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November 2, 1908


Bettors Favor County and State Can-
didates - National Choice is Taft.

Local betting in the pool rooms on the result of the election favors the success of the whole Democratic state and county ticket. As between Taft and Bryan, in the national, the former is a strong favorite, bets of three to one on the Republican candidate going without any takers. In one pool room an untaken bet of $3,000 to $1,000 on Taft has been posted so long on the blackboard that it is becoming dim.

So confident of success are the Democrats in the state and county that they are offering bets of two to one on Cowherd.

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October 11, 1908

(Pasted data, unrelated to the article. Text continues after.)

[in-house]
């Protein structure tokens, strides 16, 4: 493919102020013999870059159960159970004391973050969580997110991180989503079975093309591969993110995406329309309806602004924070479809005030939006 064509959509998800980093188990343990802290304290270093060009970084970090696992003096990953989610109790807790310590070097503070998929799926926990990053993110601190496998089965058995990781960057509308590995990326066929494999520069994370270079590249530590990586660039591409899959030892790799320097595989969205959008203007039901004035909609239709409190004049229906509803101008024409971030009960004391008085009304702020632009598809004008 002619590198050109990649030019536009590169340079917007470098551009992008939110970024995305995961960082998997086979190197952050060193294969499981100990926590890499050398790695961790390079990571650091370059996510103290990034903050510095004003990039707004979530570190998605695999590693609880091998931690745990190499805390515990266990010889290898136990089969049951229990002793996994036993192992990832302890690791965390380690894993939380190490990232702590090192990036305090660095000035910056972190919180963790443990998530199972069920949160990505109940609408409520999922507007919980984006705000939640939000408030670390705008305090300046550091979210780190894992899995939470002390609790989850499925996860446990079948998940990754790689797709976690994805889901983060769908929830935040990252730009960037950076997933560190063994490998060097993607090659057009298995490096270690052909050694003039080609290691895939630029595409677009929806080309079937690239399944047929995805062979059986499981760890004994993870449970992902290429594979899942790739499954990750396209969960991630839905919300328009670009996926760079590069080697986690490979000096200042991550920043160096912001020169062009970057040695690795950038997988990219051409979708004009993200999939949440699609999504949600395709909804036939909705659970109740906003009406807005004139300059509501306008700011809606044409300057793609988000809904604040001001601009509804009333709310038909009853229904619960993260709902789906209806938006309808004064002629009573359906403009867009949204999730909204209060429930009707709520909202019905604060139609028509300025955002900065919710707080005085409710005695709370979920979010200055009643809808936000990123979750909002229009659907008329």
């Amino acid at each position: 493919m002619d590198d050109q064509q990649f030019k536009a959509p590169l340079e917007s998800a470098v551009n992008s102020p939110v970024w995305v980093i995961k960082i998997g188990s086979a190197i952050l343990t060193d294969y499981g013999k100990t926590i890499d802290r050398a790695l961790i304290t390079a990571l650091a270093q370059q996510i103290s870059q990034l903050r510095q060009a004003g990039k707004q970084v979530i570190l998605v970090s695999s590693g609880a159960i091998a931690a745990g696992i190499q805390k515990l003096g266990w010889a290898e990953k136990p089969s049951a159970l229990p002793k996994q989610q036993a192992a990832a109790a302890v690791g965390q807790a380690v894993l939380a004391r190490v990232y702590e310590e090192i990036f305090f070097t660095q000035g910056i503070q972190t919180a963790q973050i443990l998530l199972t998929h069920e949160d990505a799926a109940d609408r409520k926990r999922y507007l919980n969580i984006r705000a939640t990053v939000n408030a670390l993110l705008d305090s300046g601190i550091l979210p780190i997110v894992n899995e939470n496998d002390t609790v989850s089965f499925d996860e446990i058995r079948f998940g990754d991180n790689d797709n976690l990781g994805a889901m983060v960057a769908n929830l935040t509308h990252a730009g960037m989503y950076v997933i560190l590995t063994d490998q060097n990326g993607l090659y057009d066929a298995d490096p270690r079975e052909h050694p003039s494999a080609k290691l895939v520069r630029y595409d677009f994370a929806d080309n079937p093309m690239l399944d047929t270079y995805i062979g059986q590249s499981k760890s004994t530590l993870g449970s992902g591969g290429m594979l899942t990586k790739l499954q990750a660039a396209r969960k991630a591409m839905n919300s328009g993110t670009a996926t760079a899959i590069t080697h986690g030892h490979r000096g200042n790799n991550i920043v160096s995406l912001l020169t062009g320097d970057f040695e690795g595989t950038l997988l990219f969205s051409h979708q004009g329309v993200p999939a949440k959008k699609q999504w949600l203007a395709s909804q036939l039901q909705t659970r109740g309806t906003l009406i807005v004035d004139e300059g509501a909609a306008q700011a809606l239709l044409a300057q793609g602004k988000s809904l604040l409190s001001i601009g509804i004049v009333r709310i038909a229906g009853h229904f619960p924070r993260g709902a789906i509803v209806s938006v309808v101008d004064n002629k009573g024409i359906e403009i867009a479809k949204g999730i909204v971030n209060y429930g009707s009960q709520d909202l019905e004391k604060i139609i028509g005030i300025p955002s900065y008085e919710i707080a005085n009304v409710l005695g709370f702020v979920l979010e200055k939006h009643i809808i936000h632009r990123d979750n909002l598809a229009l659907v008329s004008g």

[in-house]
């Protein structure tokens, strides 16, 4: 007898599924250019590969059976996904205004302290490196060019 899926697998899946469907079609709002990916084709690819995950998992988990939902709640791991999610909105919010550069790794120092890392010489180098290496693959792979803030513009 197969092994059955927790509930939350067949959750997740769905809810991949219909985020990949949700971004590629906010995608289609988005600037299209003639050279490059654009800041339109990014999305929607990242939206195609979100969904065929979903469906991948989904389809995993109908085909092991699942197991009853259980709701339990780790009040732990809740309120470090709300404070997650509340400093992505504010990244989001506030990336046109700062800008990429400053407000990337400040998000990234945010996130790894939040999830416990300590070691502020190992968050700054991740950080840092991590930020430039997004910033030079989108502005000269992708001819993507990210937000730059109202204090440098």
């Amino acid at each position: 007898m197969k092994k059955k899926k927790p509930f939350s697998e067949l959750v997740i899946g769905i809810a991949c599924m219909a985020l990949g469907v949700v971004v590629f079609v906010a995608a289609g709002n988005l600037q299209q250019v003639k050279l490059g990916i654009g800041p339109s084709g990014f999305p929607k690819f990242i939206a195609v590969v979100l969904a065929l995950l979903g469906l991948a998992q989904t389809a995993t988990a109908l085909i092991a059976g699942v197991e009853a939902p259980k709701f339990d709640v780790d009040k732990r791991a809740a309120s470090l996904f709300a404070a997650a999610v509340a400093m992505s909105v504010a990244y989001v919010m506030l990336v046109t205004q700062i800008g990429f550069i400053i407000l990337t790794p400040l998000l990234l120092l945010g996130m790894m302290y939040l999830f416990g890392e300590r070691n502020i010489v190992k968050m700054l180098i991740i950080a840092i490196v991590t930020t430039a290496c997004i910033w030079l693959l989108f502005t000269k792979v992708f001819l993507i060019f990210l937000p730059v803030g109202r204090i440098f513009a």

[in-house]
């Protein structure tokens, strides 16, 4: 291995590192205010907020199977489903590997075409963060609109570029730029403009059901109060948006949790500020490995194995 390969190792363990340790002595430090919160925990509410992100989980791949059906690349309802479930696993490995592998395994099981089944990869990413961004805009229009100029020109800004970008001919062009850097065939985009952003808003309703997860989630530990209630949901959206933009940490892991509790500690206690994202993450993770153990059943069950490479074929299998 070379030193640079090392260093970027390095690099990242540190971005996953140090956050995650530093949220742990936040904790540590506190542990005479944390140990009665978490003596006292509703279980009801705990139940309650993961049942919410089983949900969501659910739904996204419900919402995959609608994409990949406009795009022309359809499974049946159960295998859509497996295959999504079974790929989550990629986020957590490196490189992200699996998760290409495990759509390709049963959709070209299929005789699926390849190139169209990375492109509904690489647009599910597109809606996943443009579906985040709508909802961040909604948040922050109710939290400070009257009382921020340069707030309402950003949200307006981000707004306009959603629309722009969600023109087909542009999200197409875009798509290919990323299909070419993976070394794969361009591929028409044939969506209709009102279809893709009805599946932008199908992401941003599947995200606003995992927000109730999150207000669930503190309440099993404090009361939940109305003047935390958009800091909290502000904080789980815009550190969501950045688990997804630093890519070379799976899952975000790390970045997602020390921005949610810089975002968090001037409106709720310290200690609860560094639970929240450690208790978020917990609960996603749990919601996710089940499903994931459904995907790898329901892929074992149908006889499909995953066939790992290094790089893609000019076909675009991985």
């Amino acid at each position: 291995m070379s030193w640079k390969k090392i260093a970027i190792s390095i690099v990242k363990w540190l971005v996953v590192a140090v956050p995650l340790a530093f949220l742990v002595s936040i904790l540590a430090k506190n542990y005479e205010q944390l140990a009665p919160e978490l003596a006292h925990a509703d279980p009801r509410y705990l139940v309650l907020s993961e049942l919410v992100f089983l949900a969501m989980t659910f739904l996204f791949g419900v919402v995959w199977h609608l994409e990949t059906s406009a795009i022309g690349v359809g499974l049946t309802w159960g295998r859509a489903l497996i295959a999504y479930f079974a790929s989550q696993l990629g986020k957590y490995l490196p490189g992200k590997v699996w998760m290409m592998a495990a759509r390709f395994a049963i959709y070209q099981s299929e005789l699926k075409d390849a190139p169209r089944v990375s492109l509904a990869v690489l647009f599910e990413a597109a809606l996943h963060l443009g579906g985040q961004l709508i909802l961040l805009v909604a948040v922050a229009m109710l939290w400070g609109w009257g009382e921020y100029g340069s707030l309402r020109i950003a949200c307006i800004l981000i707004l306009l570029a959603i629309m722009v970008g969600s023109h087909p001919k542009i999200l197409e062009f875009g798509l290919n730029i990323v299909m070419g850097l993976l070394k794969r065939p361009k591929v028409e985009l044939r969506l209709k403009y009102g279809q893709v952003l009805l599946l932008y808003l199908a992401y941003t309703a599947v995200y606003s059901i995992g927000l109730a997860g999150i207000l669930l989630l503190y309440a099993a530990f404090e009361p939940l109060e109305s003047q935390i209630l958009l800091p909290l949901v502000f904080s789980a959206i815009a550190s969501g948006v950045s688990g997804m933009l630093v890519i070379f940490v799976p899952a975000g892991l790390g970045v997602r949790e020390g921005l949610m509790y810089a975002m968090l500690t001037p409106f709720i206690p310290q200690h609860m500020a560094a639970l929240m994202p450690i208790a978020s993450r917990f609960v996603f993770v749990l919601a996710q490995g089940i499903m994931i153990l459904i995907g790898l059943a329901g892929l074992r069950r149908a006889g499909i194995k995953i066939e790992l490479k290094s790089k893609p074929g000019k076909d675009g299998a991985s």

After Speaking in Independence He
Is Brought Here in Automobile.

It was a madly driven string of flag-bedecked automobiles that dashed over to Independence yesterday and whisked Candidate William Jennings Bryan to the Parade. Speaches were made at both ends of the trip by the Democratic leaders, adn it all took place within two hours.

It was a regular honk, honk affair, and thirty cars containing at least 150 persons made the trip. On the return, it was a veritable race and several times the pike was blocked with chugging machines, each trying to extricate itself and get to Kansas City first.